Over the next few weeks we worked rigorously to evolve as an effective team under time pressure and developed a clear process for tackling case studies. Our rate of improvement as a team has been incredible and has only been matched by the rate of learning as individuals. Speed reading, effective group brain storming, clear communications, strong Power-Point slides and strategic thinking have all been key takeaways for the group.
The preparations are now complete and all that is left for us is to execute our plan. The team travel to Canada confident that our committed preparations will bear fruit as we represent UCD on the world stage. In reality, we are unsure of what to expect from our competitors but ultimately; win, lose or draw we are satisfied that we have already learnt more about strategy, presenting and most importantly team-work than would ever be possible in a classroom. It has truly been a fantastic experience to date, and we look forward to jetting off to Montreal to put our MBA skills to the test.
We would like to express our sincere gratitude to Professor Pat Gibbons for the huge amount of time and advice he has given, Paul Slattery for his guidance on presentation skills and finally Ro Downing and all at Smurfit School for facilitating this invaluable experience and providing all the support we could have wished for.
The competition runs from the 1st – 6th January and a further blog post will follow in relation to our experience in Montreal. Hopefully we will be talking about the first UCD team to win the John Molson International Case Study Competition. One has to believe to achieve.
Declan Walsh ~ Executive MBA, Year 2
On behalf of: Derek Anderson, Anne Marie Barcoe, Tanya Kenny and Catherine O’Brien
On 22nd November, the Women of the MBA Group and their guests came together to explore the importance of mentoring and how both mentoring and networking can be crucial to career development. The group were delighted to welcome speakers Irial O’ Farrell, Evolution Consulting & Mary Cronin, Thousand Seeds.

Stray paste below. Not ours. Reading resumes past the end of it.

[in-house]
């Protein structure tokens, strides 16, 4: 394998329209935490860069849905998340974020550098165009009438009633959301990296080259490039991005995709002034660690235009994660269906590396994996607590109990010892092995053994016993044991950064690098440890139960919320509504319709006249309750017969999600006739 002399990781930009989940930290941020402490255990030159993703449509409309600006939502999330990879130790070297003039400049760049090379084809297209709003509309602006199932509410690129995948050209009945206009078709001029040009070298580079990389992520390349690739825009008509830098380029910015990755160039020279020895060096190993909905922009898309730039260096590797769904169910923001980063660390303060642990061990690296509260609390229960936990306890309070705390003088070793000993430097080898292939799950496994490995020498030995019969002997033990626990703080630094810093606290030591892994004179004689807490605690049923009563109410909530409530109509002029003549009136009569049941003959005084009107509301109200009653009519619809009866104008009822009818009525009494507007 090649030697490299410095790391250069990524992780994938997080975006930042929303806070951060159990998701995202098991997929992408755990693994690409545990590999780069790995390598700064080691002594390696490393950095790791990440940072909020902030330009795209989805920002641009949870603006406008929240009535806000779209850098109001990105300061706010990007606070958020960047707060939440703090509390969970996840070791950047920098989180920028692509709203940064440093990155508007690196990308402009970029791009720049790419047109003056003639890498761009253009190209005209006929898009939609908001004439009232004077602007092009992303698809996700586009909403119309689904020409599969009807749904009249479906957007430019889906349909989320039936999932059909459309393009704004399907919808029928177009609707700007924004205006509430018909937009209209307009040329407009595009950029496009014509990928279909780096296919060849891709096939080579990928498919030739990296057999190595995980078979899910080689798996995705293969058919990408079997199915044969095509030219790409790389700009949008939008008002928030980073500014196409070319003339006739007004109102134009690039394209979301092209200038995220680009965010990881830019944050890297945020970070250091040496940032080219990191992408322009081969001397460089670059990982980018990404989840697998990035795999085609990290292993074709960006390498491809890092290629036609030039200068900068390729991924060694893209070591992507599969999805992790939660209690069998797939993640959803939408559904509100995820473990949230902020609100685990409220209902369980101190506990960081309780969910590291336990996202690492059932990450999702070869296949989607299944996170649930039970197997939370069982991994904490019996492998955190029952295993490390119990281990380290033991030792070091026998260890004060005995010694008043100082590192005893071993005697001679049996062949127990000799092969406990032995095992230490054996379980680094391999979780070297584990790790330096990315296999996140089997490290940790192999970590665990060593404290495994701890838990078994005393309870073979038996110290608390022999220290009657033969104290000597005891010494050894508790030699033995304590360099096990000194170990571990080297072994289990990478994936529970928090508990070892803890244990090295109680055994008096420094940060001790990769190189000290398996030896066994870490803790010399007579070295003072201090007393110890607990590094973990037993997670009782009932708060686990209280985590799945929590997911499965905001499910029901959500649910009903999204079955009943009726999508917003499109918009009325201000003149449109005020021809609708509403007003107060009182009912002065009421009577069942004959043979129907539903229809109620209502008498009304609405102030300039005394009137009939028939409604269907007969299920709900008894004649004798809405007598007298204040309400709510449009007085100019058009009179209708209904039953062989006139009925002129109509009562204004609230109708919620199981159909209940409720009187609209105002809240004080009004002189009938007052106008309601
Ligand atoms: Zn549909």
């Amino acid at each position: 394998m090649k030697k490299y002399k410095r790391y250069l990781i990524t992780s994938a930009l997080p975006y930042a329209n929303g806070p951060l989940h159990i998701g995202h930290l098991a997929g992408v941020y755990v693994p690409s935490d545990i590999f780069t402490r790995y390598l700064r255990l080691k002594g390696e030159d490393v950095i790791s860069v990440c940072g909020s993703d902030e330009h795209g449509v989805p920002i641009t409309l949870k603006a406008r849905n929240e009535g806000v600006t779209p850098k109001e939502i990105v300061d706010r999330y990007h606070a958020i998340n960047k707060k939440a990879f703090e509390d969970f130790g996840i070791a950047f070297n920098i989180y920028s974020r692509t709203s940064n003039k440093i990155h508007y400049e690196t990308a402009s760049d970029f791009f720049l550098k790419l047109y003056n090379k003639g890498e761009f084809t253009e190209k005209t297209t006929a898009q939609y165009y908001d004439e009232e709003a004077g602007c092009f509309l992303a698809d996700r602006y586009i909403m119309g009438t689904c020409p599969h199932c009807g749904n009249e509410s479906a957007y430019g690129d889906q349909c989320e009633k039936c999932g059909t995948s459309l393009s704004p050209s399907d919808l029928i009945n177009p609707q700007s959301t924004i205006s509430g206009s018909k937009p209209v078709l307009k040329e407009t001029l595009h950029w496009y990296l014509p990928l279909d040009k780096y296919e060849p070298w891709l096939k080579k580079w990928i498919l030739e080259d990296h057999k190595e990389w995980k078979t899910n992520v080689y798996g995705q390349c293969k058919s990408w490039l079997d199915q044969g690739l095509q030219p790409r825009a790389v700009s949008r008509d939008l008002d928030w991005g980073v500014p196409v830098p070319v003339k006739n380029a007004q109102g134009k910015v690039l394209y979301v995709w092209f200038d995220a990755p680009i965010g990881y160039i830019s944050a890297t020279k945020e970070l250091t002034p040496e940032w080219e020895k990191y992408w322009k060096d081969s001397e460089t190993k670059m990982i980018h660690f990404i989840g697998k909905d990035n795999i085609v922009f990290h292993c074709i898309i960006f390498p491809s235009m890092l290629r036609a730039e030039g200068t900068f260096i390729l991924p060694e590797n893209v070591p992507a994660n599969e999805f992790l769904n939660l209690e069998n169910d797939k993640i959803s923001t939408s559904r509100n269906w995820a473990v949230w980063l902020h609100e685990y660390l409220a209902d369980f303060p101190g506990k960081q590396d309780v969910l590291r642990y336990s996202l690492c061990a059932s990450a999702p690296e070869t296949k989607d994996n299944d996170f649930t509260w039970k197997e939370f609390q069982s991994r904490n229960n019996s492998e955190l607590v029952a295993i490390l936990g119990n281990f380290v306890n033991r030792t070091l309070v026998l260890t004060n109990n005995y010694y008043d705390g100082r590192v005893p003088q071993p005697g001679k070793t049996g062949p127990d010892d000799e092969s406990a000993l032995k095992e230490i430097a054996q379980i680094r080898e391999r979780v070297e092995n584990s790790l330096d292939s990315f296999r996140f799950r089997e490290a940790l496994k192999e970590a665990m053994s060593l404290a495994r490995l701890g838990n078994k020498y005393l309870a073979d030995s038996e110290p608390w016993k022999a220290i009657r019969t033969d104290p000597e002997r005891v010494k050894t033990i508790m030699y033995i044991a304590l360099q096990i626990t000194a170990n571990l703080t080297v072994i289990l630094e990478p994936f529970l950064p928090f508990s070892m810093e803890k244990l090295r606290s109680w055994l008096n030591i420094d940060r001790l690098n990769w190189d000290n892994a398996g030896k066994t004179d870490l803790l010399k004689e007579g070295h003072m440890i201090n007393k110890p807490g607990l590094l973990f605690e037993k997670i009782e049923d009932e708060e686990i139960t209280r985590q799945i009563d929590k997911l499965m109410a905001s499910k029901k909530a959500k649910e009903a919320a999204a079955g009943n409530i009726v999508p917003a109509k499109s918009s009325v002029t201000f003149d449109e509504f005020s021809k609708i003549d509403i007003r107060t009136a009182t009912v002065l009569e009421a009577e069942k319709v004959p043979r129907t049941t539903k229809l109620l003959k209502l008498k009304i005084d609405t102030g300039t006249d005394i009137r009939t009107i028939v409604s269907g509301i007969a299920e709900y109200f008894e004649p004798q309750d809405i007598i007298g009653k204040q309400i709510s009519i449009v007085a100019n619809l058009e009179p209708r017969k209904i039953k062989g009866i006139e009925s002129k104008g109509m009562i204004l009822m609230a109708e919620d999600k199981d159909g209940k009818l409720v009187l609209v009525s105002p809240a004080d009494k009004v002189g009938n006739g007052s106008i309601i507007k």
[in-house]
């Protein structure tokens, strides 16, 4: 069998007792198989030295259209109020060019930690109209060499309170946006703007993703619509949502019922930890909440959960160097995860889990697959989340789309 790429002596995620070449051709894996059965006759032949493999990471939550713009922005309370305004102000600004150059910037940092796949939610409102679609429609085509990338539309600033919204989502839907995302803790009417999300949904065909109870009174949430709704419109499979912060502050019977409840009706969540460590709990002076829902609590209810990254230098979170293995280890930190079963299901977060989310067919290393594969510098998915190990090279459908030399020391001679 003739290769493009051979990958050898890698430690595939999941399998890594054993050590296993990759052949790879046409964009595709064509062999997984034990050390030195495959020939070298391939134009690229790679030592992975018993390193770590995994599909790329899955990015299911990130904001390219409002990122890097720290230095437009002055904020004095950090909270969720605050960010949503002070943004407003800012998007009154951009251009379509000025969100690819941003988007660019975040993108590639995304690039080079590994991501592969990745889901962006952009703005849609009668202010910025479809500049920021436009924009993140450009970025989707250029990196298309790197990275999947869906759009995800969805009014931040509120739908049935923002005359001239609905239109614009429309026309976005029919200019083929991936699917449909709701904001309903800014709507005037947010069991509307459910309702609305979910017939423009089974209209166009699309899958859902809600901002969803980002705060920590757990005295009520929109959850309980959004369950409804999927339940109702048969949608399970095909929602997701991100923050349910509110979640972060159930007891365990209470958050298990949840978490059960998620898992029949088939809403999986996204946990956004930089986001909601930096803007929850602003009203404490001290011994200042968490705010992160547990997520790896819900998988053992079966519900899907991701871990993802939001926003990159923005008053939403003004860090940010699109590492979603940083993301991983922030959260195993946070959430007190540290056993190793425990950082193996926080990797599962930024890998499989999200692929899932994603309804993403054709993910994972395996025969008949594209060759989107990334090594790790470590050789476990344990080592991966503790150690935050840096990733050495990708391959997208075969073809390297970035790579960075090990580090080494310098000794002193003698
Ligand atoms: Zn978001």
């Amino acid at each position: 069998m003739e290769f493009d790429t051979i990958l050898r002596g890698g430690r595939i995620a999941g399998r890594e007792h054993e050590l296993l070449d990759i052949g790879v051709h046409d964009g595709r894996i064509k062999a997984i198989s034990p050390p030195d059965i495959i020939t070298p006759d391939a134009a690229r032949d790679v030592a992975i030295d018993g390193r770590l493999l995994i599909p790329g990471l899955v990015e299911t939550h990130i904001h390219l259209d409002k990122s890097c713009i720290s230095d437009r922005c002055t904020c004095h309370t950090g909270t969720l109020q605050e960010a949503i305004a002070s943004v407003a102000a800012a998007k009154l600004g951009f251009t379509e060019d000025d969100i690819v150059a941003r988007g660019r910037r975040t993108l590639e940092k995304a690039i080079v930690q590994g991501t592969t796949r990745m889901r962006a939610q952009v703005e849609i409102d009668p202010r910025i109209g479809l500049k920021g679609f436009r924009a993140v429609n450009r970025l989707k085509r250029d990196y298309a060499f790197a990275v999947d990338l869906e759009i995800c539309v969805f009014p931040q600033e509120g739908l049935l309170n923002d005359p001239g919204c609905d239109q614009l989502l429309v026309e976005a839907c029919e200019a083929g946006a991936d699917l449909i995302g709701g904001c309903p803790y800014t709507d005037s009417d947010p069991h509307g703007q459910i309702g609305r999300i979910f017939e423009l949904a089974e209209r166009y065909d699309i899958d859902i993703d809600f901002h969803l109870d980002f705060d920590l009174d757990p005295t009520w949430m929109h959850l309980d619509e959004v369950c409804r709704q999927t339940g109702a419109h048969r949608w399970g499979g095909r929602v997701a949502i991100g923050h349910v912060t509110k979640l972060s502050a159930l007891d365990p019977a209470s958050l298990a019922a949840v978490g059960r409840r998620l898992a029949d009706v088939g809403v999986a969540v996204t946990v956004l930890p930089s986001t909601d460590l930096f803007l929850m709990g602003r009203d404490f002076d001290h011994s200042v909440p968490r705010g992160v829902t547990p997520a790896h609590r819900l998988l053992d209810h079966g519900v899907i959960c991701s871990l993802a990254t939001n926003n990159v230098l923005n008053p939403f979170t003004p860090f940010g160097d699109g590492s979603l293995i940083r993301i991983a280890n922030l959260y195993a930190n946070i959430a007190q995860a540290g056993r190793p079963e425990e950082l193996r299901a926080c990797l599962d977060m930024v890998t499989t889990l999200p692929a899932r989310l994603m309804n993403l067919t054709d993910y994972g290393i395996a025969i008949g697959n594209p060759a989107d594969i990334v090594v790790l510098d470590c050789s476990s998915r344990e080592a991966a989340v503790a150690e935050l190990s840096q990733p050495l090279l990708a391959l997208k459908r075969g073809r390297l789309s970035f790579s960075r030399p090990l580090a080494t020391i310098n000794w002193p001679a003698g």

We heard how mentoring is a two way relationship, and that we all need someone to inspire us to do better than what we know. An interesting statistic shared at the event from a WXN survey was that 91% consider mentoring critical to career advancement. Irial advised us on the benefits of having a sponsor that is not our line manager. We should develop relationships with people outside of our own function or department, who will promote and recommend us and introduce us to their network. Hearing stories from Irial and Mary on how mentors have helped them get where they are today left us in no doubt of the importance of mentors and sponsors. Attendees, both male and female included current students, recent graduates and more experienced graduates of the MBA programme. Those of us in more senior positions were reminded by Kevin Spacey that “if you are lucky enough to do well, it’s your responsibility to send the elevator back down!”
The focused networking session had us at different times interacting with one another, sketching like Van Gogh and sipping on wine by the roaring fire! We were reminded to attend networking events with a plan and a goal, even when sometimes that goal may not be clear. If you don’t know what you are looking for it is harder to find! And during those awkward initial conversations, be interested before you are interesting!
We were left with the final words from Mary; “It is not the mountain we need to conquer, but ourselves”. In today’s world with all the noise and potential burnout, we need to decouple the chaos, challenge our self-limiting beliefs and trust ourselves. We can make the most of ourselves by believing in those tiny inner sparks of possibility and turning them into flames of achievement.